[Python-3000] PEP 31XX: A Type Hierarchy for Numbers (and other algebraic entities)
Dan Christensen
jdc at uwo.ca
Thu Apr 26 18:07:20 CEST 2007
[sage list added]
"Travis E. Oliphant" <oliphant.travis at ieee.org> writes:
> The SAGE people may be interested in this, but I doubt there will more
> than a handful of users of these algebraic base classes.
SAGE has quite a sophisticated type hierarchy, and a sophisticated set
of coercion methods. What is done in SAGE should definitely be
consulted, since it is probably the most complex set of mathematical
types yet written in python. The SAGE tutorial is at
http://www.sagemath.org/doc/html/tut/tut.html
and Section 2.2 gives a brief introduction to numbers:
http://www.sagemath.org/doc/html/tut/node9.html
The SAGE reference manual is at
http://www.sagemath.org/doc/html/ref/index.html
Chapter 20:
http://www.sagemath.org/doc/html/ref/node198.html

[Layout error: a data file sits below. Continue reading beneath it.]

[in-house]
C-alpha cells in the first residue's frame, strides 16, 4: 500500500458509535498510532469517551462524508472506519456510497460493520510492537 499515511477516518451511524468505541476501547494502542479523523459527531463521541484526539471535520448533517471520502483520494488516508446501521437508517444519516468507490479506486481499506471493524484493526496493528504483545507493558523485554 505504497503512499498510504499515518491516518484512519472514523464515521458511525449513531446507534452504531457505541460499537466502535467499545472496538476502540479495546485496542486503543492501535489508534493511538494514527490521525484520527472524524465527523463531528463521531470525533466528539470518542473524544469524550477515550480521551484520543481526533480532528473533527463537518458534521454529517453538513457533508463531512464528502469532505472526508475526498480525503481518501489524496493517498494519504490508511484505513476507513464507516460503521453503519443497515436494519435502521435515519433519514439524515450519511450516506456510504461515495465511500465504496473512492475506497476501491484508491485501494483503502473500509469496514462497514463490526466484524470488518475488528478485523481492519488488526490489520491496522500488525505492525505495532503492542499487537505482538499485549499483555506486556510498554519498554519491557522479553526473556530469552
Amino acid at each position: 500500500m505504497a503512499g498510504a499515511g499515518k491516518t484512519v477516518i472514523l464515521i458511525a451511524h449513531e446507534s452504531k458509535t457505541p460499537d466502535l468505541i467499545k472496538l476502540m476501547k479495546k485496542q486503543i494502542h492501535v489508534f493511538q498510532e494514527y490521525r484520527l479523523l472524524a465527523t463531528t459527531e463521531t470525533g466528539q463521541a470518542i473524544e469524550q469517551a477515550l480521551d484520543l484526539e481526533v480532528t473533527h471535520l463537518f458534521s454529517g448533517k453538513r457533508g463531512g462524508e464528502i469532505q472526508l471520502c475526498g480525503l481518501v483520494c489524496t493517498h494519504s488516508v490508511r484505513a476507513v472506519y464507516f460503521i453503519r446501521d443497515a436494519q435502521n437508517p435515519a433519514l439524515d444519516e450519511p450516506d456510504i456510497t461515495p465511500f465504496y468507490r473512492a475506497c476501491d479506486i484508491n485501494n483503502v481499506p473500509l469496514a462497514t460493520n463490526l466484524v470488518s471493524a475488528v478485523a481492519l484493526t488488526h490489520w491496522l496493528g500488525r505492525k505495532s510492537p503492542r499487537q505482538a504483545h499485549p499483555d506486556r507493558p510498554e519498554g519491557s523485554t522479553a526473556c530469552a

and nearby chapters are quite relevant for this discussion.
> For general purpose Python, I would do something like
>
> Complex
> Rational_Complex
> Integer_Complex
> Floating_Complex # uses hardware float
> Decimal_Complex
> Real
> Rational
> Integer
> Floating # uses hardware float
> Decimal
Note also that double-precision reals are a subset of the rationals,
since each double precision real is exactly representable as a
rational number, but many rational numbers are not exactly
representable as double precision reals. Not sure if this means
that reals should be a subclass of the rationals.
I believe that in SAGE these relationships aren't expressed using
subclassing.
Dan
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